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One Big Litter Box

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  • | 5:52 p.m. March 4, 2010
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What. Panther habitat costs spread wide and deep.
Issue. Will a required economic study help defeat the Panther habitat lawsuit?
Impact. Critical habitat designation on top of other burdens could cripple the region's economy permanently.

A couple of hundred large cats could yet doom Florida's economic future.

Property owners, builders, developers and local governments would face prohibitive expenses if the federal government is forced to designate 3.1 million acres of Southwest Florida critical habitat for the Florida panther.

While that is an area nearly the size of Connecticut, environmentalists appear to want much more.

Roughly 1.1 million acres is privately held, according to The Conservancy of Southwest Florida, based in Naples and led by Andrew McElwaine.

A chunk of that private land is planned for future development.

But much is agricultural land already under threat from a different lawsuit by environmental groups creating controversial nutrient standards for surface water. Those standards are set to be put in place beginning in October, the result of environmental groups, including The Conservancy, suing the U.S. Environmental Protection Agency.

The EPA ultimately agreed to settle the case by proposing restrictive criteria that critics claim are impossible to meet with current technology. Agriculture Commissioner Charles Bronson says the new standards are “dangerous” and threaten the state's $111 billion agriculture industry.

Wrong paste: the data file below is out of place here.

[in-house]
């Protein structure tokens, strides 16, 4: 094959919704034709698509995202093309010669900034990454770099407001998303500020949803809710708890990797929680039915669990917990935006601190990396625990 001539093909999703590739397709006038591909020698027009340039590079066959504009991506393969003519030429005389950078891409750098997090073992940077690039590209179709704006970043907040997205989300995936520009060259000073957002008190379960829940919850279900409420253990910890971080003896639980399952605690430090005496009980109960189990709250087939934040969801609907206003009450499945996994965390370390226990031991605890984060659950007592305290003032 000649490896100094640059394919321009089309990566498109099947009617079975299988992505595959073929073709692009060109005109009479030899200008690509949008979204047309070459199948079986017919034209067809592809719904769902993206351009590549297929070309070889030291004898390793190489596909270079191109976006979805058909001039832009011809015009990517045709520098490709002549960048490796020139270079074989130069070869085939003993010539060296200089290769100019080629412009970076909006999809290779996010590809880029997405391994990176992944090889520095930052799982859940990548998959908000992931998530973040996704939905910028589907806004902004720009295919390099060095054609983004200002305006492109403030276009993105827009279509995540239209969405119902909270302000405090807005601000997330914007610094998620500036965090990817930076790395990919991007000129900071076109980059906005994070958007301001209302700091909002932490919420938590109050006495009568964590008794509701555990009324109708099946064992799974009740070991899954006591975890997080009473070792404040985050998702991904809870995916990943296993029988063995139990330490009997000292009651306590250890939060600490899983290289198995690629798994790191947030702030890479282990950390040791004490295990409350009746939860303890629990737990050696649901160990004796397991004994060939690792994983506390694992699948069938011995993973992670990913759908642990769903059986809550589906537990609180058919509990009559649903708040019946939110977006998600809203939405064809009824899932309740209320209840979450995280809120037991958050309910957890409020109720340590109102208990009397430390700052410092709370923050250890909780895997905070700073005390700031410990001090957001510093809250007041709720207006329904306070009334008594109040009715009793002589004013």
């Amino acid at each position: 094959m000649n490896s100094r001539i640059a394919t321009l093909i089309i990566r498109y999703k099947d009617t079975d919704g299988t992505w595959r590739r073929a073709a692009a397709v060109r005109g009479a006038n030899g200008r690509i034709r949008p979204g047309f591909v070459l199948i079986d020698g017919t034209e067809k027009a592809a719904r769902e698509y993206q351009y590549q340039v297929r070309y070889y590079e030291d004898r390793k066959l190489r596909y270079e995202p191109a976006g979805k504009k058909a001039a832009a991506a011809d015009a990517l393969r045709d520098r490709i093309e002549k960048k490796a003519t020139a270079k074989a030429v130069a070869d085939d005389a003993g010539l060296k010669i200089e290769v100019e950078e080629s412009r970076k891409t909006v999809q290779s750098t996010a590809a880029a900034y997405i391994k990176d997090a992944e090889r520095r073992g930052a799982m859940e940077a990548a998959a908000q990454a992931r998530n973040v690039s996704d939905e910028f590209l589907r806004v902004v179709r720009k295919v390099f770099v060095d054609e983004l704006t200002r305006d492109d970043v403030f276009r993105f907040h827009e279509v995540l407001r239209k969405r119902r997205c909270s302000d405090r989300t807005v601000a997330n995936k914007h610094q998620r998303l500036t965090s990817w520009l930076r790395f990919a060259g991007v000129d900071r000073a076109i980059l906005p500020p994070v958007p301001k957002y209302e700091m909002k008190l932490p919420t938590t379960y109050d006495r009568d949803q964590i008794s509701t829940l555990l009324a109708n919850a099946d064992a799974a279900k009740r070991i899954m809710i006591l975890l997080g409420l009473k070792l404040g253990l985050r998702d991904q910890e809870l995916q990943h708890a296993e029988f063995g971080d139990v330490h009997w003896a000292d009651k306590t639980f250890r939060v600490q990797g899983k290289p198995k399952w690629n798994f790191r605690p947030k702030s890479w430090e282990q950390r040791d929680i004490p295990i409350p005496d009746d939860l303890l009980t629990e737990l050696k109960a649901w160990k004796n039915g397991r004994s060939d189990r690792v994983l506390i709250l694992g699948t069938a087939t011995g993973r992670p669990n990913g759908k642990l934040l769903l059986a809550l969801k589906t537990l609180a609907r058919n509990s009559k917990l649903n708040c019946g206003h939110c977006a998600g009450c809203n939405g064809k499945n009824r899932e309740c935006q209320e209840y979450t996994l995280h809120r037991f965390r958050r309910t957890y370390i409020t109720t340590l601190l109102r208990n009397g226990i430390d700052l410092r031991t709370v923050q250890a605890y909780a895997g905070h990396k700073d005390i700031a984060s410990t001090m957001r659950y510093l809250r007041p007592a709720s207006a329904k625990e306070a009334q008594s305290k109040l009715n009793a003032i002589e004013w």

In February, a coalition of environmental groups led by The Conservancy and the Sierra Club, filed suit in federal court in Fort Myers against the U.S. Fish and Wildlife Service and the U.S. Department of the Interior. The 35-page lawsuit is the result of the Fish and Wildlife Service's decision not to agree to designate the area a critical panther habitat, as the environmental groups' requested in 2009.

“Designating critical habitat for the Florida panther will have huge economic impacts,” says attorney Douglas Rillstone, an environmental law expert and partner with Broad and Cassel in Tallahassee. Rillstone specializes in federal and state natural resources regulation, and chairs the firm's land use and environmental law practice group.

Property owners' representatives in Southwest Florida have already begun discussions with Rillstone about the designation's potential effects on their land, but he has not yet been retained, he says.

Rillstone also sees the bigger picture. The designation combined with numeric nutrient criteria, new stormwater regulations and other regulatory and economic issues tied to the recession, creates a “perfect storm” for the already hard-hit region.

In aggregate, costs could run into the tens of billions of dollars if an economic study of the critical habitat designation for the California gnatcatcher offers clues. The cost to developed land in the California study averaged $150,000 an acre, but exceeded $400,000 an acre in some areas.

That gnatcatcher study conservatively puts the total economic cost to the Southern California economy in a range of $4.6-$5.1 billion in direct costs for a 17-year period through 2020. While both areas include prime real estate, the area the small bird's habitat covers is less than one-sixth the size of the proposed panther habitat.